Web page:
You can uninstall programs manually by opening your PC's Control Panel and clicking on Programs, then Programs and Features. And to keep from accumulating these in the first place, check to make sure you're not loading unwanted programs as you install new software by reading through the installation dialogue boxes and unchecking any options to install additional programs that pop up.

Bonus tip:

The HP EliteBook Folio 1040 features an SSD to speed performance and boot time and make defragmenting unnecessary, and it comes installed with only essential and productivity-enhancing HP software.

3. Don't skip security

Update the OS and programs:

This tip is especially important for new purchases. It may have been months since the computer was last updated at the factory, so check for updates, especially the first time you turn the machine on. Keeping the operating system (OS), drivers, and programs up to date is key to maintaining smooth performance.
On Windows 7, check for system updates by searching for Update in the search box - type Update, click Windows Update, and then click Check for Updates. Windows 8 generally updates itself automatically, and it's recommended that you keep automatic updates enabled if you've disabled it previously. If you plan on upgrading to Windows 10, making sure your system is up-to-date can help you avoid potential migration issues.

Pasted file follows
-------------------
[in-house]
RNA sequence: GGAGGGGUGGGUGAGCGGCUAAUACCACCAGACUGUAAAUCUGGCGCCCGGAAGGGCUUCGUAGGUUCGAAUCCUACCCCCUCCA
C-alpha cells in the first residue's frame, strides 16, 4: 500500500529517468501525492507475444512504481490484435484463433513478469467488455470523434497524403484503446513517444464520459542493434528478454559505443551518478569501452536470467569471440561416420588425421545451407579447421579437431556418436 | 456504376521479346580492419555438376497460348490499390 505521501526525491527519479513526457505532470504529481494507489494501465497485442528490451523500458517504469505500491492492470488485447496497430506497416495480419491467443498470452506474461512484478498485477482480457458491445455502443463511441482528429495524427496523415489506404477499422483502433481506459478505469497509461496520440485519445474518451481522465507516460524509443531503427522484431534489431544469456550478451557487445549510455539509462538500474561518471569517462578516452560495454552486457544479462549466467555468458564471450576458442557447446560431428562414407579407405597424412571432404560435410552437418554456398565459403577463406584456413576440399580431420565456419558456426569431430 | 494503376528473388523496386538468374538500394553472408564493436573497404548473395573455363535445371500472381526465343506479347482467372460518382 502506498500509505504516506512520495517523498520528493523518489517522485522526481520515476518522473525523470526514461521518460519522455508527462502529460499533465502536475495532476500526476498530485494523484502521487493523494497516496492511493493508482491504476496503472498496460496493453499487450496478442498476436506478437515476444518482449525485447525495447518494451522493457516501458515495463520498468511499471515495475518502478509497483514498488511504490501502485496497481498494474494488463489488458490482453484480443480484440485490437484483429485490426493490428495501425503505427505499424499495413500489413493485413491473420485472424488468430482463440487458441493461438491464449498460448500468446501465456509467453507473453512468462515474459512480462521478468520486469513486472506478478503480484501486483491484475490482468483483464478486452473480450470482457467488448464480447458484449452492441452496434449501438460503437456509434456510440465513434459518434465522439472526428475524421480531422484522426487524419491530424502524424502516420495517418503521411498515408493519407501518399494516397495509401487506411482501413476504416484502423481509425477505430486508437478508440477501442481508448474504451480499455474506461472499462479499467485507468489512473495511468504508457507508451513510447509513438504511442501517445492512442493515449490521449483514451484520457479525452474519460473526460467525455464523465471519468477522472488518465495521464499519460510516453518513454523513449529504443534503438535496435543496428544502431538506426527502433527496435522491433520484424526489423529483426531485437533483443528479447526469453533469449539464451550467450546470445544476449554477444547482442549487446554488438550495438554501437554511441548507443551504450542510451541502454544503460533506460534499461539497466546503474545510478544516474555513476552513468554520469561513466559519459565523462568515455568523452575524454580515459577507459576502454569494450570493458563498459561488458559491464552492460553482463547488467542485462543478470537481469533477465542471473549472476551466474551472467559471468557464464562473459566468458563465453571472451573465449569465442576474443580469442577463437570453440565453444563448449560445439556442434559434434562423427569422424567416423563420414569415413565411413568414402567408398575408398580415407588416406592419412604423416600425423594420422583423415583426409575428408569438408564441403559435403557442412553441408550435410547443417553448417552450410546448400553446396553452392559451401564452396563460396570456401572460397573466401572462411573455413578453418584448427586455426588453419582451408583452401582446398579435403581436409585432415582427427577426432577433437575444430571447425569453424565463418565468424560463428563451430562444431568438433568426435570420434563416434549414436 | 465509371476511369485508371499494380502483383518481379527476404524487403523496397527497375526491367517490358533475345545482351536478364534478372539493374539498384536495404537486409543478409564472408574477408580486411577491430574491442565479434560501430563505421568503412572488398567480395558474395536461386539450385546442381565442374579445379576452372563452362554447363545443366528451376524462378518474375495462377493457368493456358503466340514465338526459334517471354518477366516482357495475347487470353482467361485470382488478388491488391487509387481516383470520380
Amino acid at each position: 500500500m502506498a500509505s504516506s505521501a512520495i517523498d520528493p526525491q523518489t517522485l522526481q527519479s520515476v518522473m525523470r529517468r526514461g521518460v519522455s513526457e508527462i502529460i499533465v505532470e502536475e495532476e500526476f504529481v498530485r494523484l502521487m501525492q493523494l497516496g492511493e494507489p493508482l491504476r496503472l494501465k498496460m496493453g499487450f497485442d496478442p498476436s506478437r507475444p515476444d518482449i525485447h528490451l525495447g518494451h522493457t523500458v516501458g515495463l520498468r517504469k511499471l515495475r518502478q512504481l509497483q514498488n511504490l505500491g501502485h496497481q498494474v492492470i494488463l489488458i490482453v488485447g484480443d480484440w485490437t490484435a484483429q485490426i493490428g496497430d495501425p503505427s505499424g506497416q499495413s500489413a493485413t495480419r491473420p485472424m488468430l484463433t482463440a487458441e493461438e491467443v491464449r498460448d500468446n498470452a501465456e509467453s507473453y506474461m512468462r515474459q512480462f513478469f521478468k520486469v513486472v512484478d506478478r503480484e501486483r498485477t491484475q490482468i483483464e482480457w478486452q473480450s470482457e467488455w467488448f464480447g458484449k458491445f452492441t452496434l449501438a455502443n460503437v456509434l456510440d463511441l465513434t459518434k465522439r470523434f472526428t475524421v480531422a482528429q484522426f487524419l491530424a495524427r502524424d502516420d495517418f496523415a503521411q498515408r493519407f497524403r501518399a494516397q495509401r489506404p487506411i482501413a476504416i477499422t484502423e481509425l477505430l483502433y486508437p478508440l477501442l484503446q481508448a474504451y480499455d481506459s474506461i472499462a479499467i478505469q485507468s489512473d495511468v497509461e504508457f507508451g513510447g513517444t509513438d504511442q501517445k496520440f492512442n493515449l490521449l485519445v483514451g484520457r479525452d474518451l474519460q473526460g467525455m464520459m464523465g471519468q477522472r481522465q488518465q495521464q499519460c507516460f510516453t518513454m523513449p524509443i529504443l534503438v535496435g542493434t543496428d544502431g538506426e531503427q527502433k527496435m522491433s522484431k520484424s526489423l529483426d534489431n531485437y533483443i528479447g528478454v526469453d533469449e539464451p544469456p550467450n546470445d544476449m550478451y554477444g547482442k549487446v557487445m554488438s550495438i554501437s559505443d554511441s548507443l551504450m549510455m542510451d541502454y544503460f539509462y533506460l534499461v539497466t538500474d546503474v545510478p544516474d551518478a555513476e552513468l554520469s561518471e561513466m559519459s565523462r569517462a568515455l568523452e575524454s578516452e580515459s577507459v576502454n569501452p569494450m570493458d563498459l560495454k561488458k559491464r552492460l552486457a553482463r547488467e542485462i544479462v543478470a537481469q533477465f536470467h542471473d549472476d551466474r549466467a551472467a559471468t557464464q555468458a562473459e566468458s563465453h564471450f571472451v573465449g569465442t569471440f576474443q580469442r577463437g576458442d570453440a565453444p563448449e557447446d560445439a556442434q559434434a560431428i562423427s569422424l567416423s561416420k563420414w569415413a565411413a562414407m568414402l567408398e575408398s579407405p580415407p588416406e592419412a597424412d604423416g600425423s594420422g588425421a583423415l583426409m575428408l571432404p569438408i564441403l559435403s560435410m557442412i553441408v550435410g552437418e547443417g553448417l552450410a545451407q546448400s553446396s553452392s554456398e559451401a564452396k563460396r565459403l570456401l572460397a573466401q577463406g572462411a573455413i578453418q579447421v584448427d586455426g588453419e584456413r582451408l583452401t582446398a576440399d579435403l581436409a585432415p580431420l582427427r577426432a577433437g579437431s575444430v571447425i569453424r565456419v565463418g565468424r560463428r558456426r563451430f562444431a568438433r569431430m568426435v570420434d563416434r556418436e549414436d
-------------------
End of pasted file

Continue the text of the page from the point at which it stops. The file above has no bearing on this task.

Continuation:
Scan for viruses:

Besides being serious security threats, malware and other viruses can also be resource hogs, using your hard drive, random-access memory (RAM), and internet connection without you being aware. Scan for and remove malware to stay safe and maintain peak performance.